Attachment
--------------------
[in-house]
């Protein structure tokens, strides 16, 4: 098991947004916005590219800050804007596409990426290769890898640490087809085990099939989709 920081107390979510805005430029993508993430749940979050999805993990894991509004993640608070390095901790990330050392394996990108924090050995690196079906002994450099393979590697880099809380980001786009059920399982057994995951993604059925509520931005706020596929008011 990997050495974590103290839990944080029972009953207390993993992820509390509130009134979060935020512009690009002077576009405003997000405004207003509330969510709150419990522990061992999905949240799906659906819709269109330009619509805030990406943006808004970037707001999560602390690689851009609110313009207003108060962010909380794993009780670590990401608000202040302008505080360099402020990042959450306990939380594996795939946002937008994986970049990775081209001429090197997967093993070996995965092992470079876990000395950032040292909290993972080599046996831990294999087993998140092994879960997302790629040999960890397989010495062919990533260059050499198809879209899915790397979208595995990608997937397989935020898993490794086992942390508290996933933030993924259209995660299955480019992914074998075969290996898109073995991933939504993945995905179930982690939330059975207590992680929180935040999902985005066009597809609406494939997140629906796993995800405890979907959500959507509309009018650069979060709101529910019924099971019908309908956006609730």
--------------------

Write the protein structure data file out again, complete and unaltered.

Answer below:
[in-house]
């Protein structure tokens, strides 16, 4: 098991947004916005590219800050804007596409990426290769890898640490087809085990099939989709 920081107390979510805005430029993508993430749940979050999805993990894991509004993640608070390095901790990330050392394996990108924090050995690196079906002994450099393979590697880099809380980001786009059920399982057994995951993604059925509520931005706020596929008011 990997050495974590103290839990944080029972009953207390993993992820509390509130009134979060935020512009690009002077576009405003997000405004207003509330969510709150419990522990061992999905949240799906659906819709269109330009619509805030990406943006808004970037707001999560602390690689851009609110313009207003108060962010909380794993009780670590990401608000202040302008505080360099402020990042959450306990939380594996795939946002937008994986970049990775081209001429090197997967093993070996995965092992470079876990000395950032040292909290993972080599046996831990294999087993998140092994879960997302790629040999960890397989010495062919990533260059050499198809879209899915790397979208595995990608997937397989935020898993490794086992942390508290996933933030993924259209995660299955480019992914074998075969290996898109073995991933939504993945995905179930982690939330059975207590992680929180935040999902985005066009597809609406494939997140629906796993995800405890979907959500959507509309009018650069979060709101529910019924099971019908309908956006609730």